Mexico 6 Publications in Random Order
Luis Úrculo, Sara Rubinow
8.00 AM / 15.00 PM
8.00 AM / 15.00 PM explores the physical structure of printed matter. The title represents the time difference between Mexico City and Madrid, the two places where the artist lives. Luis Úrculo uses the publication’s construction as a physical manifestation of the temporal divide between the two cities. Objects are bent, mirrored, broken, or otherwise altered by passing through the center of each spread—breaking the illusion of synchronous existence.
8.00 AM / 15.00 PM indaga la estructura física del artzine. El título representa la diferencia horaria entre la Ciudad de México y Madrid, los dos lugares donde vive el artista. Luis Úrculo utiliza la propia anatomía de la publicación como una manifestación física de la brecha temporal entre las dos ciudades. Los objetos son doblados, reflejados, rotos, o alterados de modo que al pasar por el centro de 8.00 AM / 15.00 PM se rompa la ilusión de una existencia sincrónica.
Throughout recent months our realities have changed drastically, with the coronavirus taking centre-stage in the quarantine world tour that has so quickly made its way across the globe.
And with every tour comes its accompanying merchandise (even the uncomfortably apocalyptic science-fiction ones). In the hopes of producing something positive from a situation so negative, and of coming together in times that pull us apart, this t-shirt – now available on @everpresshq – was designed in collaboration with Pedro Mata Nogueira → 31,00 €.
Available until May 12
Blank Books is a tribute to Ulises Carrión
On Listening And Growth
This publication is an exercise on listening, an expansion to inner and outer spaces guided by Daphne Xanthopoulou.
Daphne Xanthopoulou is a musician based in Barcelona, Spain. She has published her music in Sonospace and Crystal Mine net and cassette labels and some writing in A A) GLIMPSE) OF), Golfo Magazine, Teflon and Thraca. Together with Blazej Kotowski they run Cachichi, a collective that focuses on new music and its intersection with contemporary art and thought.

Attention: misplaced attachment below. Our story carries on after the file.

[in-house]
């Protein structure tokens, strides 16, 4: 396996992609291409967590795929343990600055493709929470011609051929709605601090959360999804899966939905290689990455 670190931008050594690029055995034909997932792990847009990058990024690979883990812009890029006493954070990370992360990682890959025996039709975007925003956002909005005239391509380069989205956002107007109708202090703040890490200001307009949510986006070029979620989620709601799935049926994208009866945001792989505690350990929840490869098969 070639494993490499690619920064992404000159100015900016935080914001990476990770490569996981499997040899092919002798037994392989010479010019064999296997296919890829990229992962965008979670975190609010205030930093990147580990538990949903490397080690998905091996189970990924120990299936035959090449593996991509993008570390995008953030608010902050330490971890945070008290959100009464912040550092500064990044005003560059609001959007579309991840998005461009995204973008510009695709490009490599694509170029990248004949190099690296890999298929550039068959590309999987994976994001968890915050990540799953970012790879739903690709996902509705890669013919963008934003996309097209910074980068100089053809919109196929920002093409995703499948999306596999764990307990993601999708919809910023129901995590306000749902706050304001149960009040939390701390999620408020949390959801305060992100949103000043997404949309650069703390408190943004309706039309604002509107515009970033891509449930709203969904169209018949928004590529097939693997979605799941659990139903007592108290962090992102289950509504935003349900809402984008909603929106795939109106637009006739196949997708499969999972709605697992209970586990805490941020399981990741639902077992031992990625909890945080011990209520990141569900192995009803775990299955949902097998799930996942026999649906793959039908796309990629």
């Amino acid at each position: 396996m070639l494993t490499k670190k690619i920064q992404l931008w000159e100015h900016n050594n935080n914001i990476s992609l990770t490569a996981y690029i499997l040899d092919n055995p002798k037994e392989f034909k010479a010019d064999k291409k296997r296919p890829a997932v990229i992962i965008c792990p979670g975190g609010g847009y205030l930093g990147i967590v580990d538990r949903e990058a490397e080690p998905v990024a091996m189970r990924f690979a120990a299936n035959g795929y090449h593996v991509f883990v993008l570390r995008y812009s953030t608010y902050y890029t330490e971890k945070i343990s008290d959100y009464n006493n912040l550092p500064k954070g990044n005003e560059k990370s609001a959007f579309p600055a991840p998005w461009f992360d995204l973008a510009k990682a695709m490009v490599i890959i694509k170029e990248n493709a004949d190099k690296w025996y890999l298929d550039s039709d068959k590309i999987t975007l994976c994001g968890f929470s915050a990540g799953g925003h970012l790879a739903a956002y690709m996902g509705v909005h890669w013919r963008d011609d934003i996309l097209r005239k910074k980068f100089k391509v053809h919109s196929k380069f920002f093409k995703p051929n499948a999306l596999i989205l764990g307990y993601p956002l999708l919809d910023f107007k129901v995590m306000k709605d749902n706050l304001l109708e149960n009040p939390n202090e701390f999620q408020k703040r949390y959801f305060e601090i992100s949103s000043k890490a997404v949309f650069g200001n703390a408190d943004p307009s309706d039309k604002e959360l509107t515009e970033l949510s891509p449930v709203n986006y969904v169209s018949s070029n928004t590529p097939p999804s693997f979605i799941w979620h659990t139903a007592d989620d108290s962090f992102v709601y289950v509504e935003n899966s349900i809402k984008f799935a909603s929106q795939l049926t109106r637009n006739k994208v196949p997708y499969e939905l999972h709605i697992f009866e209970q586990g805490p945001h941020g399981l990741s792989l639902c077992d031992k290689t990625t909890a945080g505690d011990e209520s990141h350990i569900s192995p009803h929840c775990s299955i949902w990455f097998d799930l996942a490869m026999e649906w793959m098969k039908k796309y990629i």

Giulia Paradell & Raúl Dávila
Based on the cross-over between sound and image, BOOKSCAPES documents a journey across Mexico through a series of short recordings of a blank book made in various locations. The idea of bookscape, formed by the combination of words book and landscape, was born in response to the practice developed by composer Murray Schafer to study the acoustic environment of various contexts (soundscapes). The bookscapes incorporate into the sound recording the visual element of such environment, which is reflected into the blank pages of an open volume.
Through this process, an expanded sense of reading emerges, unsettling the established forms of a practice that usually contemplates the literary and visual material rather than the sonorous component, which in this case becomes a central part of the reading experience, responding to a certain place where the context in which the reader is located provides and creates the narrative.
The blank page is an invitation to listen, rather than to see; it outlines a form of expanded literature where the reader participates as an active listener, in search of a book always open to another time and another space.
→ TAKE PART TO THE CONFINED BOOKSCAPES EDITION
The time and space where we all suddenly found each other is a state of quarantine.The soundscape that surrounds us has changed deeply, and the environment of our lockdown has become our shelter.
For this reason, we would like to create a diverse and collaborative edition for our second volume of BOOKSCAPES, collecting the recordings of what has become the reality of each of you and put it together as a memory of these uncertain times.
If you’d like to be part of it:
• Find a sound and visual context of your quarantine that you’d like to share
• Take a blank paper or a blank book
• Record a one minute length video of it from above
• Send it to email@example.com
We will collect the material and weave together the next publication
La casa que sangra
Desde This Book is True presentamos La casa que sangra del fotógrafo mexicano Yael Martínez, del Estado de Guerrero, y que fue una respuesta del fotógrafo al asesinato de uno su cuñados y la desaparición de otros dos, todos por el narco, para comprender y superar el trauma de esta violencia, usando para ello fotografía documental clásica y también preparada, respondiendo a sueños y visiones personales.
Becado por la fundación Magnum, por el Fonca de México, ganador de un WorldPressPhoto, finalista en muchos premios de fotografía documental, tenemos la suerte de distribuir su libro desde This Book is True.